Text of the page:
Filling bellies, warming bodies: Holiday charity begins in earnest

By Erik Zygmont

Twitter: @ReviewErik

As fall accelerates into winter, and creature comforts start popping up everywhere, so does the general urge to perform works of charity.

The annual Breakfast with St. Nicholas at St. John Regional Catholic School combines both. The Frederick pre-kindergarten-to-grade-8 school invites children and their families to a repast of eggs, sausage, pancakes and baked goods while also collecting toys for the local Toys for Tots drive.

“It’s important to give for the holidays; it’s important to share always,” said Mark Leslie, a member of the school’s Home and School Association, which is sponsoring the breakfast.

“If one of us is suffering, we are all suffering,” he said. “If you’re not working your hardest and being the best you’re able to be, we’re cheated out of seeing that person and your contribution to the greater good.”

The breakfast features a major contributor to the greater good. St. Nicholas – not to be confused with Santa Claus – was a bishop in what is now Turkey and a participant in the Council of Nicaea in AD 325. He defended the young church against heresy.

St. Nicholas will attend the breakfast in fourth-century bishop’s attire and present members of the U.S. Marine Corps with toys collected and children attending with a small gift bag.

The breakfast is not open only to those who pay. The business managers of the nine Frederick-area “feeder parishes” associated with SJRCS are each identifying a family in need to enjoy the breakfast on the Home and School Association, as well some modest gifts.

All leftover food will go to the Frederick Rescue Mission, where it will feed the hungry.

The breakfast, Leslie said, has always had a “philanthropic bent.” Last year, diners brought baby supplies for Care Net Pregnancy Center of Frederick.

The uptick in charitable giving doesn’t always wait until Christmas season.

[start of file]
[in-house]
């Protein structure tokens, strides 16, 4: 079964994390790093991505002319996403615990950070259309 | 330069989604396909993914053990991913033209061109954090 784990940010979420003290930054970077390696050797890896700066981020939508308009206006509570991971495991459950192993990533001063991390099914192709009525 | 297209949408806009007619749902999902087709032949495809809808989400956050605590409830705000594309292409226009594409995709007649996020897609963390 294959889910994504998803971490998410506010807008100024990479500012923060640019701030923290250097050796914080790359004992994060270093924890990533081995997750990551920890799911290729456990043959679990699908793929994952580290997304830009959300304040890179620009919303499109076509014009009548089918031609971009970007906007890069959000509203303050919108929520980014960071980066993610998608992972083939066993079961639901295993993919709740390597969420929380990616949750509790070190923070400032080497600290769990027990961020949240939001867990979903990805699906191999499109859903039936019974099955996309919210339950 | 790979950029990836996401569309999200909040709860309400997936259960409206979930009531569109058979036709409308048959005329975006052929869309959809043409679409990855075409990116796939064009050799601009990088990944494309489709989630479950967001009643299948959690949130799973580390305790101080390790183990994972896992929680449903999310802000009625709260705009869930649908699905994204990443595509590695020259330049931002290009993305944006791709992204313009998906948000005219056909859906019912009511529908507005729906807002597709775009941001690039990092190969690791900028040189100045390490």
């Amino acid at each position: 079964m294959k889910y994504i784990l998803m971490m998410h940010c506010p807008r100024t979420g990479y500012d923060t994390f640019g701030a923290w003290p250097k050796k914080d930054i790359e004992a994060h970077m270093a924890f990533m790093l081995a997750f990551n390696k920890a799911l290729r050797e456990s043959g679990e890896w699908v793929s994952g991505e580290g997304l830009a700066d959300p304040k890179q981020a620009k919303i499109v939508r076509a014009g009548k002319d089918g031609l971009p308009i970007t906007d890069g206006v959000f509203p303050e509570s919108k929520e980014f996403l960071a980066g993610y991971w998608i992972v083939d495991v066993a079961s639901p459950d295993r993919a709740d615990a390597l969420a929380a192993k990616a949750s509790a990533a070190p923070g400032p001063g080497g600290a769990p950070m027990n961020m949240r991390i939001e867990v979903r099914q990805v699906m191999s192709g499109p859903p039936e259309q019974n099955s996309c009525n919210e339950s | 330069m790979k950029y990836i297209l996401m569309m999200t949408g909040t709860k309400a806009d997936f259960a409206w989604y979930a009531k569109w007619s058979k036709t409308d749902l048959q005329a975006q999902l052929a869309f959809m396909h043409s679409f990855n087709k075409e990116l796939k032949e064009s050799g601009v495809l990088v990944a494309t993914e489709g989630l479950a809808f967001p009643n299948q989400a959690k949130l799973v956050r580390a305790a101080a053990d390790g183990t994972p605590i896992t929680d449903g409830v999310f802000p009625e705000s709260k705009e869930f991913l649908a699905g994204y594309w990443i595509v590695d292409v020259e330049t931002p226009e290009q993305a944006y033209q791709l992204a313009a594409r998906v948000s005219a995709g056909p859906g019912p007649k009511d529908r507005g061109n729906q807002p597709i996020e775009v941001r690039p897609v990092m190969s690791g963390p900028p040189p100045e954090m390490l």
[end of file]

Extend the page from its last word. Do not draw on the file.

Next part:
The charitable organization St. Vincent de Paul of Baltimore is helping West Baltimore’s Immaculate Conception and St. Cecilia ensure that those in need have a festive Thanksgiving. Thanks to a $9,000 donation from BJ’s Wholesale Club, 400 families will receive a turkey and all the trimmings.

Antoinette Taylor, chairwoman of St. Vincent de Paul’s parish conference at Immaculate Conception and St. Cecilia, said she drew inspiration as a girl from the lyrics to gospel singer Mahalia Jackson’s “If I Can Help Somebody”:

“If I can help somebody, as I pass along …”

“Every year, that permeated my head,” Taylor said.

It was in there this year as she spoke with Vincentian Brother William Stover, pastoral associate of St. Cecilia and director of outreach at Immaculate Conception, about doing something special for this Thanksgiving. The two settled on a number, but had no idea how to get there.

“I said, ‘Where in the world are we going to get 400 turkeys?’” Taylor remembered. “We put our heads together and started asking companies.”

According to St. Vincent de Paul, there are more than 765 members at 38 parish conferences working with the organization’s Baltimore branch. The conferences help coordinate necessities such as food, rent and utility assistance for those in need.

“We look forward to providing hundreds of families with a Thanksgiving meal this giving season,” said John Schiavone, president and CEO of St. Vincent de Paul of Baltimore. “BJ’s is a wonderful community partner to both St. Vincent de Paul and our parish conferences.”

In addition to feeding the hungry, parishes and organizations are performing other corporal works of mercy.

St. Athanasius in Curtis Bay collected more than 125 winter coats, which it distributed to locals in need Nov. 12-13.

Mary Beth Barnes, pastoral associate and director of religious education for St. Athanasius, said the coats supplement the Thanksgiving turkeys the parish has traditionally distributed.

“This is one of the events of our 125th anniversary,” she said. “The idea was that we could help our own community here in the Curtis Bay and Brooklyn area,” she said.

Also see:

Mercy Medical Center sports physician works multiple sidelines

Mount panel: Faithful called to join intellectuals in religious freedom fight

Catholic Review

The Catholic Review is the official publication of the Archdiocese of Baltimore.